In 1909, the Watrous Bar and Café was called “the largest, finest and most completely equipped bar and café in the West” by the newspaper The Denver Republican .
Established in 1887 by Mart H. Watrous (1859-1918), the bar and café was located at 1525-1527 Curtis Street—today, the site of a parking lot. The place had a reputation for wines and liquors “of known purity and of highest grade” (unlike the cigarette-and-gun-powder whisky  Kellen recently blogged about), and its 1906 menu featured 11 types of whisky and six varieties of beer. The Watrous’ large menu boasted fine foods such as oysters, lobsters, and chops, as well as mallard duck cooked to order, limburger cheese sandwiches, and imported frankfurters.
Of its polished hardwoods and mirrored walls, the Republican remarked, “Everything is suggestive of costly luxury.” This luxury was meant to cater to customers of means—and more specifically, male customers. The establishment was described in 1909 as being “exclusively for gentleman.”
The Watrous Bar and Café, however, was home to some rather ungentlemanly behavior. On February 11, 1899, roadhouse owner Joseph “Rowdy Jo” Lowe was shot and killed at the Watrous Bar and Café.
Of the incident, it has been said that on the evening of February 11, Lowe drove into the city from his roadhouse and left his horses hitched without blankets in single-digit temperatures. The animals were taken to a stable by policemen while Lowe was reprimanded. Lowe made his way to the Watrous Bar and began loudly criticizing the police department, inciting an argument with Emmanuel A. Kimmel, a former police officer. George Watrous, a bartender at the time, later testified that he saw Kimmel draw a pistol and shoot Lowe several times in the kitchen of the restaurant. Lowe died an hour later. Despite Watrous’ testimony, Kimmel was acquitted. George Watrous’ scrapbook documenting the case and other high-profile Denver crimes is available for research in DPL’s Western History and Genealogy Department (C MSS –M822 ).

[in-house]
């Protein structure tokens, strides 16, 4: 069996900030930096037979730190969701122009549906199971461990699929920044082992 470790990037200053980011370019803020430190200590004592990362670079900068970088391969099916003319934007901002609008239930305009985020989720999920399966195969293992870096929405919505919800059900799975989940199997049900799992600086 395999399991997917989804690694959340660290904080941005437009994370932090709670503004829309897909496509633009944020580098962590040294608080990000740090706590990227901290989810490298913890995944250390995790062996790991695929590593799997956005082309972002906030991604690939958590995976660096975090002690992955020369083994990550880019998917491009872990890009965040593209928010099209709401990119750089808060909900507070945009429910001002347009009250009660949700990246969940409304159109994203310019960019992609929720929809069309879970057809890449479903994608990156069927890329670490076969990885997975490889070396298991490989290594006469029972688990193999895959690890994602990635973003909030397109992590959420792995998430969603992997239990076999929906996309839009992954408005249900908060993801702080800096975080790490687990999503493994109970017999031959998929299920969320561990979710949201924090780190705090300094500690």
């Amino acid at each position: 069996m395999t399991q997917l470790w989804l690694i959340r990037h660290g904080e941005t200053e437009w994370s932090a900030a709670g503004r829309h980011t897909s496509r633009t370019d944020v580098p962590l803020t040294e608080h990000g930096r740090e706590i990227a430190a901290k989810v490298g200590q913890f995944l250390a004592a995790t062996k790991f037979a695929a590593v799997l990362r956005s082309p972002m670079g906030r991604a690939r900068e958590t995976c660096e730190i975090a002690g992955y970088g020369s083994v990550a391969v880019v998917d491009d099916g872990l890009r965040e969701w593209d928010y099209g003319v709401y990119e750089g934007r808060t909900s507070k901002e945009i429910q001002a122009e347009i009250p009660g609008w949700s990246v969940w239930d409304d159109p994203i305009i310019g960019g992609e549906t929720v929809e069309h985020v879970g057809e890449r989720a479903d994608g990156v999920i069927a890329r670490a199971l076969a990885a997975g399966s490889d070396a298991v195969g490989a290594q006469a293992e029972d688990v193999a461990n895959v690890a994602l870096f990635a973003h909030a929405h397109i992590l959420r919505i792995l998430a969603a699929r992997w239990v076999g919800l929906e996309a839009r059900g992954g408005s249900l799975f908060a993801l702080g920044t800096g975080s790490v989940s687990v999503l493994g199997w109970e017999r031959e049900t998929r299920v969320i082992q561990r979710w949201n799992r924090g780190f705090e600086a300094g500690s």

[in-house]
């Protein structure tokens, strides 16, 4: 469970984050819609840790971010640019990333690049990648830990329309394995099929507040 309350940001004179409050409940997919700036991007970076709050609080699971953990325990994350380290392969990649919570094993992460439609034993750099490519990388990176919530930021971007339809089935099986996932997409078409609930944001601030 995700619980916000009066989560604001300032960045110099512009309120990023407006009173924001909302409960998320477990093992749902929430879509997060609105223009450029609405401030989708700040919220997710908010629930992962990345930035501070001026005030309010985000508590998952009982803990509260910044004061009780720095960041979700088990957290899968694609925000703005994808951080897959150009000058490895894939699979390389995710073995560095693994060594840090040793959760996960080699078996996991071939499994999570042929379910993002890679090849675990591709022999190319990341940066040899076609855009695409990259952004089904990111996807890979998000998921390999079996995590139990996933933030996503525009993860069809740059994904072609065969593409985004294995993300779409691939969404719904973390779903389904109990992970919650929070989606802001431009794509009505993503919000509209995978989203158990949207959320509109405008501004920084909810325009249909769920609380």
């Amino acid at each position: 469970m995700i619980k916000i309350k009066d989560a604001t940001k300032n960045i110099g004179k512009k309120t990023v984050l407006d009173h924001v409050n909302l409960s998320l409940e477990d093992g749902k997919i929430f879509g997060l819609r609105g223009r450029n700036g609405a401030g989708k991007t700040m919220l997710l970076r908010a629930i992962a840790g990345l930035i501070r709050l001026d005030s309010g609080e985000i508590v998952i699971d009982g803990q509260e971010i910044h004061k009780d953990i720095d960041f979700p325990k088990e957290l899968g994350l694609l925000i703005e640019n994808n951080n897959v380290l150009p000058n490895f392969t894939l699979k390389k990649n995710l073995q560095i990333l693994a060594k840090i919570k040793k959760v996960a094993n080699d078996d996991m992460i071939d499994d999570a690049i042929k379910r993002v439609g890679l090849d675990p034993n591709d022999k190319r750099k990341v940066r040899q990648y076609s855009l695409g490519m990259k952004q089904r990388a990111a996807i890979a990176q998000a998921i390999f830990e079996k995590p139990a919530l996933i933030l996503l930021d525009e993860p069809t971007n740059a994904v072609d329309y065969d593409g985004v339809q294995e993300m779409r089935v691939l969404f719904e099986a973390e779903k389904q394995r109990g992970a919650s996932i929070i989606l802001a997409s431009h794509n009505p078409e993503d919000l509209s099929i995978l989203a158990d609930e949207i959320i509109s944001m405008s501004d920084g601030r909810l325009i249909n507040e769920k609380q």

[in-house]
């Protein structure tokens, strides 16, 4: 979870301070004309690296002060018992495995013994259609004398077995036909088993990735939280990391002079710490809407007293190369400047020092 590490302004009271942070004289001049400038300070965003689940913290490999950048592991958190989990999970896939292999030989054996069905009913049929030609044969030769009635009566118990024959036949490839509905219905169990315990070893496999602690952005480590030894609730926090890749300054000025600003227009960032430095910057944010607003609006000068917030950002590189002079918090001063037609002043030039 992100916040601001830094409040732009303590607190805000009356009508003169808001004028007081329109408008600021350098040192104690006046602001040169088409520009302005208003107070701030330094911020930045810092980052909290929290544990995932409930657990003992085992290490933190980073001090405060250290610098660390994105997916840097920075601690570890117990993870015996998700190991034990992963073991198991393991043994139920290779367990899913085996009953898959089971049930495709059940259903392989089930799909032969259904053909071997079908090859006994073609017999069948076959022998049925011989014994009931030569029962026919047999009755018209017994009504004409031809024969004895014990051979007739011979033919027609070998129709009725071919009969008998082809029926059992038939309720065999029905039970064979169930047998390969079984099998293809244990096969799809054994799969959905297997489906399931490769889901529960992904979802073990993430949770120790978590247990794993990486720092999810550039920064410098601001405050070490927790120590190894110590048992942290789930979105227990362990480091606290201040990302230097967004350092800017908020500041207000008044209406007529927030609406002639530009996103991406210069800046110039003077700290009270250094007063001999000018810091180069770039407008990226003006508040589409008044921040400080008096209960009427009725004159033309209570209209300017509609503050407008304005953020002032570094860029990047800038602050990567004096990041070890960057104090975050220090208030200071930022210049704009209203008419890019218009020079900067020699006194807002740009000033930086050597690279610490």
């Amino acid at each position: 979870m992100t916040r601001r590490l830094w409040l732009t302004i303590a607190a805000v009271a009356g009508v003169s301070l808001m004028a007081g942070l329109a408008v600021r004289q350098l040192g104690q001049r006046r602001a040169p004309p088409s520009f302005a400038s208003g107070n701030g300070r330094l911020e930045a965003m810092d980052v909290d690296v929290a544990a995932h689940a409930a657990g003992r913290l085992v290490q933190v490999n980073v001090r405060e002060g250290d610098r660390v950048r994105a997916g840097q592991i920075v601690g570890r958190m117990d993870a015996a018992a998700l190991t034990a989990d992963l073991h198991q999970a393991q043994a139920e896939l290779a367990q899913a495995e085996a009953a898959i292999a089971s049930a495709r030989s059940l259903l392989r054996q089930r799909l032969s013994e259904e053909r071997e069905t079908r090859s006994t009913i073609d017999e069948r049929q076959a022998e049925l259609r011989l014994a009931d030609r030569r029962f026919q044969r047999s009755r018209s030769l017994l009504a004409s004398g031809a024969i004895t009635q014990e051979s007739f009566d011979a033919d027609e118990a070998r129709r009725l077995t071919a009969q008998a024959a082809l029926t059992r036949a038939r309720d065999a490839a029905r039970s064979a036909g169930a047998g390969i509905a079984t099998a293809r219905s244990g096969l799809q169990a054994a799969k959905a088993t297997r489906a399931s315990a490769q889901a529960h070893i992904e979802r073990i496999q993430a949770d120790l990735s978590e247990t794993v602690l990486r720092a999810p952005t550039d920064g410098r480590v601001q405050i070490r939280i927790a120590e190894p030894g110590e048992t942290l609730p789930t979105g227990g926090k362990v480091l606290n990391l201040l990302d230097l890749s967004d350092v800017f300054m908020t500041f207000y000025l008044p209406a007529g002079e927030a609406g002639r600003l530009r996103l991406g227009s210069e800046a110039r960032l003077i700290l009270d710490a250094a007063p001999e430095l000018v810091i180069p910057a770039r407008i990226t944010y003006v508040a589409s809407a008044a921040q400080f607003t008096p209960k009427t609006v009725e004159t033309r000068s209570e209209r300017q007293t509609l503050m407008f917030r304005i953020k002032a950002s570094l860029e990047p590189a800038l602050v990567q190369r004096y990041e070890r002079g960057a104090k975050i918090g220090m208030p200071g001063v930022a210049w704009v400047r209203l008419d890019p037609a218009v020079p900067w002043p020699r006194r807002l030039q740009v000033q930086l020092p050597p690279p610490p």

There were, of course, many pleasant things that occurred at the Watrous Bar and Café, too. Mart Watrous established a yearly custom that illustrated the appreciation he had for his employees:
On every New Year's day, the employees conduct the business of the house and are allowed to retain the entire gross receipts of the day, divided in proportion to their salaries and length of service within the year. Last New Year's day  the receipts amounted to $912.25 [which would be the equivalent of around $23,000 in today’s money].
After the death of Mart Watrous in 1918, George Watrous became the president of the incorporated eatery. When George died in 1926, the Watrous Bar and Café ceased operations.